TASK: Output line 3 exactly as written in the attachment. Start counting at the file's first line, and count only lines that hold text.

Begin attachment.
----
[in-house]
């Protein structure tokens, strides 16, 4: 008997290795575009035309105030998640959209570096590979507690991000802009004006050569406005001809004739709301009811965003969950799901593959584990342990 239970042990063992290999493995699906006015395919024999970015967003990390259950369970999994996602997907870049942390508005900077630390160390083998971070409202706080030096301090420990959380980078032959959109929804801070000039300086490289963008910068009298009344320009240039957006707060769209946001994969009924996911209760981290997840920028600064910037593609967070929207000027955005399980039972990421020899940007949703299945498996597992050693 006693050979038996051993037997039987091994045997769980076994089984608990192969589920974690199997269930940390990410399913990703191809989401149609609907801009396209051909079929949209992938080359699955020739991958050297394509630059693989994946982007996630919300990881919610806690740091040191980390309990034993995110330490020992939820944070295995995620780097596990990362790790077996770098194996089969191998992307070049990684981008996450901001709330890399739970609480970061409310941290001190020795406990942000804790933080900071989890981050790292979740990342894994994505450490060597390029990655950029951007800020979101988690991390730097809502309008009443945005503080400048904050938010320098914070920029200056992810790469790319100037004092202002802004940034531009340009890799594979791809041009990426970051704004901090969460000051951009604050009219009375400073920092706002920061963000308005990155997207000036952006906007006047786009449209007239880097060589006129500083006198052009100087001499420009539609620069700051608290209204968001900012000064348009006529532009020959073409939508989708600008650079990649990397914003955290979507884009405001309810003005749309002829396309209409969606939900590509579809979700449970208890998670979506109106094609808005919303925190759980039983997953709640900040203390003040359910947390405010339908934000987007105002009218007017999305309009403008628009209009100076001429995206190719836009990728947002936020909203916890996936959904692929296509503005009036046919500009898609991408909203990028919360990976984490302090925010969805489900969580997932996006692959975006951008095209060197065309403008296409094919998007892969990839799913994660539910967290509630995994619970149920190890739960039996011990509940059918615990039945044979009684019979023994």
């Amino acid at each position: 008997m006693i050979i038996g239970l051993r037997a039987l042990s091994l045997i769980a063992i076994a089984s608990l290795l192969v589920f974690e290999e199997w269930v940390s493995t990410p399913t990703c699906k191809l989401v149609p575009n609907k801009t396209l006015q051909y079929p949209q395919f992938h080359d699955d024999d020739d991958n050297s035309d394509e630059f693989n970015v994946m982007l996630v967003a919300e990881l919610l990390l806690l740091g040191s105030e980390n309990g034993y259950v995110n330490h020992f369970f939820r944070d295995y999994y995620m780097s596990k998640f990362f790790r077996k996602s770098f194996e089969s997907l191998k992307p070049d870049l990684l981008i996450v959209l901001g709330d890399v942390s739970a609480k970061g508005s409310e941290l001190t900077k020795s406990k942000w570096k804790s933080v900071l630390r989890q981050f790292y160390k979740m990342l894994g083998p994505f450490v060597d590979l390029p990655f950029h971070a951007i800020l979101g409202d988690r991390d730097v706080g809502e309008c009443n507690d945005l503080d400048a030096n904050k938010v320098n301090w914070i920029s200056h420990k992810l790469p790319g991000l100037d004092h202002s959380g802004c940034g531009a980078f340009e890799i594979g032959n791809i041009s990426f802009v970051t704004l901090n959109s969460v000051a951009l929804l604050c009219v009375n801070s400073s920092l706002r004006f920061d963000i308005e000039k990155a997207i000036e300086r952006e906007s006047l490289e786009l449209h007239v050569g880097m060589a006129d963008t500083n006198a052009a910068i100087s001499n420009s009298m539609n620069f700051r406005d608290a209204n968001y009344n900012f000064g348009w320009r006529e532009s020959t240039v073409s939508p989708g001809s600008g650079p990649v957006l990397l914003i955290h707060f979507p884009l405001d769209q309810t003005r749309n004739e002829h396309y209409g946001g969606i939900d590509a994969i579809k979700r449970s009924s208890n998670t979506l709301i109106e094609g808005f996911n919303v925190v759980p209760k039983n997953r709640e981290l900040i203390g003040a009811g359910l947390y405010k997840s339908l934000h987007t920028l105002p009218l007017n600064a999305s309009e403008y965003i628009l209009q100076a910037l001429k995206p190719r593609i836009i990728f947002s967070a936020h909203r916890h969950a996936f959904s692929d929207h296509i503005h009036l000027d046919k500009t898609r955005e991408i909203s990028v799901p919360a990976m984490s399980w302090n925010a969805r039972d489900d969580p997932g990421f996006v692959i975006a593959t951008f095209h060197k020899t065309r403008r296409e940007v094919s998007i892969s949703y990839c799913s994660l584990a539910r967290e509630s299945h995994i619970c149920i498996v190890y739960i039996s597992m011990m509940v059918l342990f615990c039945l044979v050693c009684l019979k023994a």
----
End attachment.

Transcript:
């Amino acid at each position: 008997m006693i050979i038996g239970l051993r037997a039987l042990s091994l045997i769980a063992i076994a089984s608990l290795l192969v589920f974690e290999e199997w269930v940390s493995t990410p399913t990703c699906k191809l989401v149609p575009n609907k801009t396209l006015q051909y079929p949209q395919f992938h080359d699955d024999d020739d991958n050297s035309d394509e630059f693989n970015v994946m982007l996630v967003a919300e990881l919610l990390l806690l740091g040191s105030e980390n309990g034993y259950v995110n330490h020992f369970f939820r944070d295995y999994y995620m780097s596990k998640f990362f790790r077996k996602s770098f194996e089969s997907l191998k992307p070049d870049l990684l981008i996450v959209l901001g709330d890399v942390s739970a609480k970061g508005s409310e941290l001190t900077k020795s406990k942000w570096k804790s933080v900071l630390r989890q981050f790292y160390k979740m990342l894994g083998p994505f450490v060597d590979l390029p990655f950029h971070a951007i800020l979101g409202d988690r991390d730097v706080g809502e309008c009443n507690d945005l503080d400048a030096n904050k938010v320098n301090w914070i920029s200056h420990k992810l790469p790319g991000l100037d004092h202002s959380g802004c940034g531009a980078f340009e890799i594979g032959n791809i041009s990426f802009v970051t704004l901090n959109s969460v000051a951009l929804l604050c009219v009375n801070s400073s920092l706002r004006f920061d963000i308005e000039k990155a997207i000036e300086r952006e906007s006047l490289e786009l449209h007239v050569g880097m060589a006129d963008t500083n006198a052009a910068i100087s001499n420009s009298m539609n620069f700051r406005d608290a209204n968001y009344n900012f000064g348009w320009r006529e532009s020959t240039v073409s939508p989708g001809s600008g650079p990649v957006l990397l914003i955290h707060f979507p884009l405001d769209q309810t003005r749309n004739e002829h396309y209409g946001g969606i939900d590509a994969i579809k979700r449970s009924s208890n998670t979506l709301i109106e094609g808005f996911n919303v925190v759980p209760k039983n997953r709640e981290l900040i203390g003040a009811g359910l947390y405010k997840s339908l934000h987007t920028l105002p009218l007017n600064a999305s309009e403008y965003i628009l209009q100076a910037l001429k995206p190719r593609i836009i990728f947002s967070a936020h909203r916890h969950a996936f959904s692929d929207h296509i503005h009036l000027d046919k500009t898609r955005e991408i909203s990028v799901p919360a990976m984490s399980w302090n925010a969805r039972d489900d969580p997932g990421f996006v692959i975006a593959t951008f095209h060197k020899t065309r403008r296409e940007v094919s998007i892969s949703y990839c799913s994660l584990a539910r967290e509630s299945h995994i619970c149920i498996v190890y739960i039996s597992m011990m509940v059918l342990f615990c039945l044979v050693c009684l019979k023994a």